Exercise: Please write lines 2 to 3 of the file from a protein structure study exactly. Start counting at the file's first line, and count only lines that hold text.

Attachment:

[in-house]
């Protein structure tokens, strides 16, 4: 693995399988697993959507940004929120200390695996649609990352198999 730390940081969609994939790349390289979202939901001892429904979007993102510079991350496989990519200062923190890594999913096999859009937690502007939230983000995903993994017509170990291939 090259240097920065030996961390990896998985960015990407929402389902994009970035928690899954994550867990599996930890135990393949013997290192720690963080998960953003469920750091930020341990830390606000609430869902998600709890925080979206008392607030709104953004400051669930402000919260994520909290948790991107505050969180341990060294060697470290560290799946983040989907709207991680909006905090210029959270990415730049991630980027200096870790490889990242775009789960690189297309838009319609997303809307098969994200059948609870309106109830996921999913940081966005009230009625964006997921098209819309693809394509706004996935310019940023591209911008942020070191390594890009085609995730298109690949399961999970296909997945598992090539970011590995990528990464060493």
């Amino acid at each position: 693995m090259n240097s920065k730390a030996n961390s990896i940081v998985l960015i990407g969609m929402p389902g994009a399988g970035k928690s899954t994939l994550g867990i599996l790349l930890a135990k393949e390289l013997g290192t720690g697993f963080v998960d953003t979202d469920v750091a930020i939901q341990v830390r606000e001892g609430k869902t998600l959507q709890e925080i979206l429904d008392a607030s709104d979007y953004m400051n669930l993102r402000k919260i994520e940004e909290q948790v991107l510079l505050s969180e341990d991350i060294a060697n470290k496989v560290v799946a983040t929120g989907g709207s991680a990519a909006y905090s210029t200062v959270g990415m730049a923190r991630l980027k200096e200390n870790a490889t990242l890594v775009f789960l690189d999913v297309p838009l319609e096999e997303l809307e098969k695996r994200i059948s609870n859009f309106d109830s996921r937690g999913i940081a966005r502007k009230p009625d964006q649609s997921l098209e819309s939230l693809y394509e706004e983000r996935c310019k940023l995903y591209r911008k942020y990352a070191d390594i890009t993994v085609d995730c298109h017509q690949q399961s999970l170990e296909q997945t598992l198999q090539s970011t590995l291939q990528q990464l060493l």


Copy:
């Protein structure tokens, strides 16, 4: 693995399988697993959507940004929120200390695996649609990352198999 730390940081969609994939790349390289979202939901001892429904979007993102510079991350496989990519200062923190890594999913096999859009937690502007939230983000995903993994017509170990291939 090259240097920065030996961390990896998985960015990407929402389902994009970035928690899954994550867990599996930890135990393949013997290192720690963080998960953003469920750091930020341990830390606000609430869902998600709890925080979206008392607030709104953004400051669930402000919260994520909290948790991107505050969180341990060294060697470290560290799946983040989907709207991680909006905090210029959270990415730049991630980027200096870790490889990242775009789960690189297309838009319609997303809307098969994200059948609870309106109830996921999913940081966005009230009625964006997921098209819309693809394509706004996935310019940023591209911008942020070191390594890009085609995730298109690949399961999970296909997945598992090539970011590995990528990464060493």
């Amino acid at each position: 693995m090259n240097s920065k730390a030996n961390s990896i940081v998985l960015i990407g969609m929402p389902g994009a399988g970035k928690s899954t994939l994550g867990i599996l790349l930890a135990k393949e390289l013997g290192t720690g697993f963080v998960d953003t979202d469920v750091a930020i939901q341990v830390r606000e001892g609430k869902t998600l959507q709890e925080i979206l429904d008392a607030s709104d979007y953004m400051n669930l993102r402000k919260i994520e940004e909290q948790v991107l510079l505050s969180e341990d991350i060294a060697n470290k496989v560290v799946a983040t929120g989907g709207s991680a990519a909006y905090s210029t200062v959270g990415m730049a923190r991630l980027k200096e200390n870790a490889t990242l890594v775009f789960l690189d999913v297309p838009l319609e096999e997303l809307e098969k695996r994200i059948s609870n859009f309106d109830s996921r937690g999913i940081a966005r502007k009230p009625d964006q649609s997921l098209e819309s939230l693809y394509e706004e983000r996935c310019k940023l995903y591209r911008k942020y990352a070191d390594i890009t993994v085609d995730c298109h017509q690949q399961s999970l170990e296909q997945t598992l198999q090539s970011t590995l291939q990528q990464l060493l």